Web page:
Where to stay in Tochigi, Japan

Oita Prefecture (northeast corner of the island of Kyushu)

Just 10 km inland from the small city of Beppu lies the onsen town of Yufuin. Visitors can start their stay with a relaxing tour through the countryside, on a horse-drawn carriage ride from JR Yufuin Station.

Ryokans: Oita is renowned for the quantity and high quality of its natural hot springs. Among its many ryokan are 3 KAI properties: KAI Aso, KAI Beppu and KAI Yufuin. 

Situated amongst a landscape of beautifully terraced rice fields is KAI Yufuin, a restful hot spring ryokan where guests can enjoy the open sky as they relax in the outdoor baths fed by the Yufuin Hot Springs.

Selected for Travel + Leisure ® It List 2023, the annual award for the world’s best new hotels, KAI Yufuin’s spacious wraparound veranda gives the ryokan the feel of a traditional farmhouse. Inside, kaiseki meals feature fresh game and regional vegetables.

Where to stay in Yufuin, Japan

Rainy Season brings to life 3 million flowers at the Shimoda Park Hydrangea Festival

On the southern Izu Peninsula southwest of Tokyo, Shimoda City makes a convenient stop for 1 or 2-night trips. For example, on the Limited Express Odoriko from Tokyo Station, you can arrive in Izukyu Shimoda Station in less than 3 hours.

Every year from June 1–30, the city hosts a Hydrangea Festival in Shimoda Park. With a panoramic backdrop of Shimoda City and Shimoda Port, the park displays approximately 3 million blue, pink, and white colorful hydrangeas (ajisai in Japanese) in full bloom.

Naturally, flower watching is best accompanied by something tasty to eat. Also on offer are early summer delicacies such as kinmedai (sea bream) and akaika (red squid).

Where to stay in Shimoda City, Japan

Hokuriku Shinkansen extension improves access to Kanazawa, Tsuruga, and points in between

Around 3 hours from Tokyo, you can now immerse yourself in parts of Japan not as heavily visited, such as Kanazawa in Ishikawa Prefecture and Tsuruga in Fukui Prefecture. In March 2024, a new extension of the Shinkansen high-speed train expanded access to this enthralling region.

The attractive but relatively unknown Hokuriku area will become more accessible from both Tokyo, Kyoto and Osaka with the extended Shinkansen. If you are planning to visit Osaka and Kyoto, we recommend using Hokuriku Shinkansen trains and enjoying the attractions of this region. More rail access makes it all the easier to bring your Japan travel ideas to life.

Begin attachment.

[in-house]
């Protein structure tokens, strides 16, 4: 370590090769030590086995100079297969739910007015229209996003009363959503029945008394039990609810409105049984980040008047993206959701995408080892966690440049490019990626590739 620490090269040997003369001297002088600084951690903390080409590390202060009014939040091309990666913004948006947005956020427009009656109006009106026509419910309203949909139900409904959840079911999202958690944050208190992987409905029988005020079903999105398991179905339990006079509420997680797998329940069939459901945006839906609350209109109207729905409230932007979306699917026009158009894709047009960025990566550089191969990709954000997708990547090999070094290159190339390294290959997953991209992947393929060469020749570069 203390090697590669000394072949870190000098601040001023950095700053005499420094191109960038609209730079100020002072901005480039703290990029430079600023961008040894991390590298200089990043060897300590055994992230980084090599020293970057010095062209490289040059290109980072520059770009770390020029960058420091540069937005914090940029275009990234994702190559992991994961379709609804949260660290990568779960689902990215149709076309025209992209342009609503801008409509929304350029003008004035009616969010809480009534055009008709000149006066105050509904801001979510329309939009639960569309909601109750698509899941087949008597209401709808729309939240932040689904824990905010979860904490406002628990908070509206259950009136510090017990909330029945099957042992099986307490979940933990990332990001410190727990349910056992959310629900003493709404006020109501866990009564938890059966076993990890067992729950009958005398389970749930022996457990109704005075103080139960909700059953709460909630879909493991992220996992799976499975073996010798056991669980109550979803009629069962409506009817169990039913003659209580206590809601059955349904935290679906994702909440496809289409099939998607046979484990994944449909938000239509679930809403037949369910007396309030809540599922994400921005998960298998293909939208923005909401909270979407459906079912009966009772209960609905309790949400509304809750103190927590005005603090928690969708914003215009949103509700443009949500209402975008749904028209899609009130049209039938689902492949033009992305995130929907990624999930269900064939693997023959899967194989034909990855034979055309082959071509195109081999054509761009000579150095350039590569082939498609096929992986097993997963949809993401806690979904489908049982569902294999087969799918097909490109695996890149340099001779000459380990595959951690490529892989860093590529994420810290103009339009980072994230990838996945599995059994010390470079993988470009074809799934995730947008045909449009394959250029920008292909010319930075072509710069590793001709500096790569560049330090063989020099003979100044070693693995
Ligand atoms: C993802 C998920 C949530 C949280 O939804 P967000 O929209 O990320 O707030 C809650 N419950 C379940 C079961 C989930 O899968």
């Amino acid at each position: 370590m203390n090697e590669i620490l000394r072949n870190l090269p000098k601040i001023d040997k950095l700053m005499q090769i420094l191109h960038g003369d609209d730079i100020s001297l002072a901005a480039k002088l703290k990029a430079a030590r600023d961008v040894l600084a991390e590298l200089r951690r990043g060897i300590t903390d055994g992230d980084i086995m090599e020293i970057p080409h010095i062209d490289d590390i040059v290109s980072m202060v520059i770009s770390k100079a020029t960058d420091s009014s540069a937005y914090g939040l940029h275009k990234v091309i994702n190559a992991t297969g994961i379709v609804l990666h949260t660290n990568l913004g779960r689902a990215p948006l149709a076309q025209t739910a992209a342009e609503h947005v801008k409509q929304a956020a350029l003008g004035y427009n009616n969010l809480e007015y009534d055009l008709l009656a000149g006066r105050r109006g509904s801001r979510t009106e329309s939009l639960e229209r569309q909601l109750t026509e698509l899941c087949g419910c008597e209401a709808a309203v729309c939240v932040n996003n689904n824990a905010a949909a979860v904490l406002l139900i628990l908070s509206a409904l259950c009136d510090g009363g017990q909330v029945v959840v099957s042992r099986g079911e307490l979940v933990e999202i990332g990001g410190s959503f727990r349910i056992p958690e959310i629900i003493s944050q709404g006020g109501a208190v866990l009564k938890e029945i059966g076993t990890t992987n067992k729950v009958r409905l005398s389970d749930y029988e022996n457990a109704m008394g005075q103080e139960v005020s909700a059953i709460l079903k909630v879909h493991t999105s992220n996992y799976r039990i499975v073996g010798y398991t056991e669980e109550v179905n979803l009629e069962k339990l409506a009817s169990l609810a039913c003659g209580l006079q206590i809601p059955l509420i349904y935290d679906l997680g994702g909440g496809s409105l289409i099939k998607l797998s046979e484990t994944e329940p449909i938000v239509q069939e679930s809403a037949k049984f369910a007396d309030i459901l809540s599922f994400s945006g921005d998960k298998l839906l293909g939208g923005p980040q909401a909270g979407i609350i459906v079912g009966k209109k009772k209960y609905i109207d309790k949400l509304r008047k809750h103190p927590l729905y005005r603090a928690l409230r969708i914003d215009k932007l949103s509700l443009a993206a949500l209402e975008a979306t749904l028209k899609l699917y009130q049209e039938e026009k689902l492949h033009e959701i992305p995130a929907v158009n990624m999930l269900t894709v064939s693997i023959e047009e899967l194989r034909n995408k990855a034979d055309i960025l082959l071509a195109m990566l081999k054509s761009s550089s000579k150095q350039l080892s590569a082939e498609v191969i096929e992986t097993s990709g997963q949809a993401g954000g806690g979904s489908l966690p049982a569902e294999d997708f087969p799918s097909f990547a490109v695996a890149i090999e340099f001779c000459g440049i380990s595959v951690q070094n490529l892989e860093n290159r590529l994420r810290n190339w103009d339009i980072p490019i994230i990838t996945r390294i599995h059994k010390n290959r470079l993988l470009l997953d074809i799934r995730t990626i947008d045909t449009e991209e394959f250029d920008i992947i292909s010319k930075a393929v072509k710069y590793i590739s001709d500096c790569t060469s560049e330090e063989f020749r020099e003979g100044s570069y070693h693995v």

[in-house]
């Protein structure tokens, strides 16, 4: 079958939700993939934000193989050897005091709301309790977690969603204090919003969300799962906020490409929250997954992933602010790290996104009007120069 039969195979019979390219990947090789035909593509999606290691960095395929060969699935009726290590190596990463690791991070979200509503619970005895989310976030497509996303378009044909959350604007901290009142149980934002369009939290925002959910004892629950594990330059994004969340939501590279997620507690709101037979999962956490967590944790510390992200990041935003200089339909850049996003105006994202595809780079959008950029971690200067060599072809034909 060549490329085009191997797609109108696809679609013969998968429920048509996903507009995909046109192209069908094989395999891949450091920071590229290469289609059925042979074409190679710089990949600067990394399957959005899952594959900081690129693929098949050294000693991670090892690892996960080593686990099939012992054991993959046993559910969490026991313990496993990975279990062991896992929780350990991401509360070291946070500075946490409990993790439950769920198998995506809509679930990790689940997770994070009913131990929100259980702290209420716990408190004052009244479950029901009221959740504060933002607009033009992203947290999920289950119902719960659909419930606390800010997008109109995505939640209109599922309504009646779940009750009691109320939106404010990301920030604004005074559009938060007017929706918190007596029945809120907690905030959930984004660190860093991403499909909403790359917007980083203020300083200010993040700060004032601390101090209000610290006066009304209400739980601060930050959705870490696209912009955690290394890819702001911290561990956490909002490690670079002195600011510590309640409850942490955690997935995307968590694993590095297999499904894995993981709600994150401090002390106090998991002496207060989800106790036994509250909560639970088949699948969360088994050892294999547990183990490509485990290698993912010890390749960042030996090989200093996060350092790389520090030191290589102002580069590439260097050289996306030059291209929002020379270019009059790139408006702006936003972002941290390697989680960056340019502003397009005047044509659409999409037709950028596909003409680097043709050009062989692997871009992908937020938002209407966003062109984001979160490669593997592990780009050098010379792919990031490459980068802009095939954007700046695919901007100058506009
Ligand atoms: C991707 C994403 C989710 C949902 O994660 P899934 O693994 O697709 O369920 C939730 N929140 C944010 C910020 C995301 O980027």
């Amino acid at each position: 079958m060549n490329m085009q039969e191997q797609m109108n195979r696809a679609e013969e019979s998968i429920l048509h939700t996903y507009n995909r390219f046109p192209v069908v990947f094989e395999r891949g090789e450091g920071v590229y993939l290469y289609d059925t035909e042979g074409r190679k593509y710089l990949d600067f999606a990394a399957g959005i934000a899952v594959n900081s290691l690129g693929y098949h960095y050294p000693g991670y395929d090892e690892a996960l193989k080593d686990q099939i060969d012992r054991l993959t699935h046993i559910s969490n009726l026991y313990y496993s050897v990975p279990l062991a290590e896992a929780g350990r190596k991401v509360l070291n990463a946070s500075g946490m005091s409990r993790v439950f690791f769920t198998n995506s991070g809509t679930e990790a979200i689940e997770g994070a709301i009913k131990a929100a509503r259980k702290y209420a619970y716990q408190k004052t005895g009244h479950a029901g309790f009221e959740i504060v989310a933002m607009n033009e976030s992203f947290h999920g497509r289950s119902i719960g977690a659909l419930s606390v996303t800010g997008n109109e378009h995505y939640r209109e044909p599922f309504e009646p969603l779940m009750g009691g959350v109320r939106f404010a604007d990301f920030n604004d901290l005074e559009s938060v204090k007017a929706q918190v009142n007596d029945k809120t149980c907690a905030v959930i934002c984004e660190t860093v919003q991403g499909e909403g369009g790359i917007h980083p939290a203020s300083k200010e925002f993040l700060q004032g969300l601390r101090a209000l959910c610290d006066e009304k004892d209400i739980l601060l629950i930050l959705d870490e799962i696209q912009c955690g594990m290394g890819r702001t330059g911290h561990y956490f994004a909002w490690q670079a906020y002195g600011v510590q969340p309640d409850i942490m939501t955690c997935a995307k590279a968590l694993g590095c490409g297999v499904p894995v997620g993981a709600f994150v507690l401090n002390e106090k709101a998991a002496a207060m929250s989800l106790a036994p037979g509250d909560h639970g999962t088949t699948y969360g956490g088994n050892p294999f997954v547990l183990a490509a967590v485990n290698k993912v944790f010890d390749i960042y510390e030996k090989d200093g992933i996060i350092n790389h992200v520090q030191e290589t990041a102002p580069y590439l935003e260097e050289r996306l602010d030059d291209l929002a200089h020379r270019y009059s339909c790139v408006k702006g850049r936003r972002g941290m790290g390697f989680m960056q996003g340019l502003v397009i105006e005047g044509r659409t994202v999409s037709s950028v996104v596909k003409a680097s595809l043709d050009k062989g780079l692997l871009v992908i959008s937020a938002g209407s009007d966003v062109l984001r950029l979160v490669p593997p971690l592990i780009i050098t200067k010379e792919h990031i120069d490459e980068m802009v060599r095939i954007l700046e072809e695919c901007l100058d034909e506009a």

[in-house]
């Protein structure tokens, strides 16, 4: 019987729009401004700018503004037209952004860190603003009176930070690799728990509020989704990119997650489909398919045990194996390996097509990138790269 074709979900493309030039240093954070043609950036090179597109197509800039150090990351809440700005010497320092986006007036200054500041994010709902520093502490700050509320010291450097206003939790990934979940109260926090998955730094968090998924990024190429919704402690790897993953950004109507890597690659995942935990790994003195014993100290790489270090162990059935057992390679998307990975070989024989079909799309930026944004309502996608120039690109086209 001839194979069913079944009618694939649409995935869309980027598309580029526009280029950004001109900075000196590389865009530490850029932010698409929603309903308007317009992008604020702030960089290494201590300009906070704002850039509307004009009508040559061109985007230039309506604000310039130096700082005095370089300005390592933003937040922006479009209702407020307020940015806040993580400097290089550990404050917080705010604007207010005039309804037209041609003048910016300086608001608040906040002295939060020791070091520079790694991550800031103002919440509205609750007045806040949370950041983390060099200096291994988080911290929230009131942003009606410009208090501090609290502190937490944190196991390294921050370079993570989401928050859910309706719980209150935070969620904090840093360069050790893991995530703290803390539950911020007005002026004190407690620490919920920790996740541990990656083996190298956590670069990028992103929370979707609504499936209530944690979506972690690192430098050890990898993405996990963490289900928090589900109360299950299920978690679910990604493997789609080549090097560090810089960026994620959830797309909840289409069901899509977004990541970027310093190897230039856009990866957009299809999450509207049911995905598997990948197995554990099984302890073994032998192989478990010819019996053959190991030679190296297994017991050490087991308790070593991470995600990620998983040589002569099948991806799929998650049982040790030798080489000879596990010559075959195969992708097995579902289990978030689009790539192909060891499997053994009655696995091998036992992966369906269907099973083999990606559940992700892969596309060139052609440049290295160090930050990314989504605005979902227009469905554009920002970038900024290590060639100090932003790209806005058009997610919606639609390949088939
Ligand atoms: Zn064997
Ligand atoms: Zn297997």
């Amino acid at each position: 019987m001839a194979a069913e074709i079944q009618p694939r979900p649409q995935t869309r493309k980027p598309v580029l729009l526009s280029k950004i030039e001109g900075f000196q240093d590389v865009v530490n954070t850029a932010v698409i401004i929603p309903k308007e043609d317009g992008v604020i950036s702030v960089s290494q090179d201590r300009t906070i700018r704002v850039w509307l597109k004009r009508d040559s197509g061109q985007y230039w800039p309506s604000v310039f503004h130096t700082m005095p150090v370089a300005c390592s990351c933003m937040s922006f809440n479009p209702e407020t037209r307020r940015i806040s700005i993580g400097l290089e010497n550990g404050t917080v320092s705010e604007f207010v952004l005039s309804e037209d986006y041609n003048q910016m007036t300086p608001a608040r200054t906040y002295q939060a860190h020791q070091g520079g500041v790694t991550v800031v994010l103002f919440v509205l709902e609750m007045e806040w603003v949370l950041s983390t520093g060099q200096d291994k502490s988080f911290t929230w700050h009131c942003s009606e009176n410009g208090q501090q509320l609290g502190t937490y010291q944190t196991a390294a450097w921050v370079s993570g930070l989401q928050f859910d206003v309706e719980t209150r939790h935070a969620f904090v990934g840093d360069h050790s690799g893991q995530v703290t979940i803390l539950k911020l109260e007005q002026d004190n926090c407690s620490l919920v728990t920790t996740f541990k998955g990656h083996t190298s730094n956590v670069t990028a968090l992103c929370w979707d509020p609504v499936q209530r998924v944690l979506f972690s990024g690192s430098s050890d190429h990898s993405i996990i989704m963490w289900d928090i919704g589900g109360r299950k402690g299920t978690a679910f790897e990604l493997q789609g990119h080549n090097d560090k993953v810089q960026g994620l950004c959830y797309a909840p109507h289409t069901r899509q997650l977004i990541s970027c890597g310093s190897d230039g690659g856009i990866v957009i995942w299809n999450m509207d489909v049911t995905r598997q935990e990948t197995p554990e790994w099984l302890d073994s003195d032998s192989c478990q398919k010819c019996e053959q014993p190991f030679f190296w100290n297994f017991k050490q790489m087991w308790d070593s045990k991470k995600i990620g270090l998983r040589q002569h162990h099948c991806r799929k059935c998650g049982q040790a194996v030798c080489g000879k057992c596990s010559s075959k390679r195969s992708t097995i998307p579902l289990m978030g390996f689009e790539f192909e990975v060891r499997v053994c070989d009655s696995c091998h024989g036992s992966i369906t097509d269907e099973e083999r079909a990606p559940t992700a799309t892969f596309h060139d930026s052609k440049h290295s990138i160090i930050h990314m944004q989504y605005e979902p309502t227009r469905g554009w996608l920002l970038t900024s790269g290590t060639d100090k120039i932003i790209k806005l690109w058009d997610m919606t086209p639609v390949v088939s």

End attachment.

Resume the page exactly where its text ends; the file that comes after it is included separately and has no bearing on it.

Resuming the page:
Where to stay in Hokuriku, Japan

Walk Japan launches Kyoto: Mountains To The Sea

During all our years living in the USA’s Pacific Northwest, Jodie and I have always appreciated how the region has vibrant cities with quick access to astoundingly beautiful nature. A similar ethos lives in Japan, especially in the Kyoto Prefecture.

While the old capital can be an unparalleled way to encounter Japanese history and culture, the city is just the beginning

Since 1992, Walk Japan has curated guided walking tours throughout Japan’s less-traveled regions. Over 30 years later, Walk Japan’s guides have helped tens of thousands of people from around the world experience Japan’s natural beauty, history, society, and culture.

Walk Japan has now launched its Kyoto: Mountains to the Sea tour. This 8-day small-group tour explores Kyoto Prefecture beyond the city. Visitors experience the region’s lush countryside, especially the foods and crafts that many people come to Kyoto to enjoy in the city.

From Kyoto City, the tour follows ancient trails through valleys and high passes, culminating on the rugged Sea of Japan coast at Amanohashidate, considered one of Japan’s three classic vistas. En route, it passes through little-known villages and aside historic temples and shrines. Daily walking distances range 8–16 km, along mountain trails and quiet country lanes. This Level 4 tour is suitable for anyone who “leads a reasonably active lifestyle.”

Up to 12 walkers finish each night in a Japanese inn, with meals made from local ingredients such as Kyoyasai heirloom vegetables, Miyama ayu sweetfish, Tanba buri yellowtail, and saba mackerel.

About Walk Japan

Where to stay in Kyoto, Japan

Banyan Tree debuts into Japan with its first property in Kyoto

Speaking of Kyoto, the global hospitality brand Banyan Group opens the new Banyan Tree Higashiyama Kyoto, slated to welcome guests beginning later in 2024. Marking the debut of the Banyan Tree brand in Japan and located in the historic Higashiyama Ward of Kyoto City, Banyan Tree Higashiyama Kyoto will feature 52 guestrooms, the signature Banyan Tree Spa, and two dining experiences.

Nearby attractions include the Kiyomizu-dera Temple and Kodai-ji Temple. The site boasts the rare Higashiyama Onsen hot spring, making it a cherished retreat for many. Redeveloping this property aligns with Banyan Group’s commitment to preserving cultural heritage and sustainability for future generations. The hotel also includes a Noh stage, as a venue for traditional Nohgaku, contemporary art performances, and musical events.

About Banyan Group

About the author
Learners and Makers
We are the St. Clair Family: Anthony, Jodie, Connor, and Aster. As Learners and Makers, our family of four slows down, connects, and enjoys the world and each other's company. We have been traveling full time since 2022.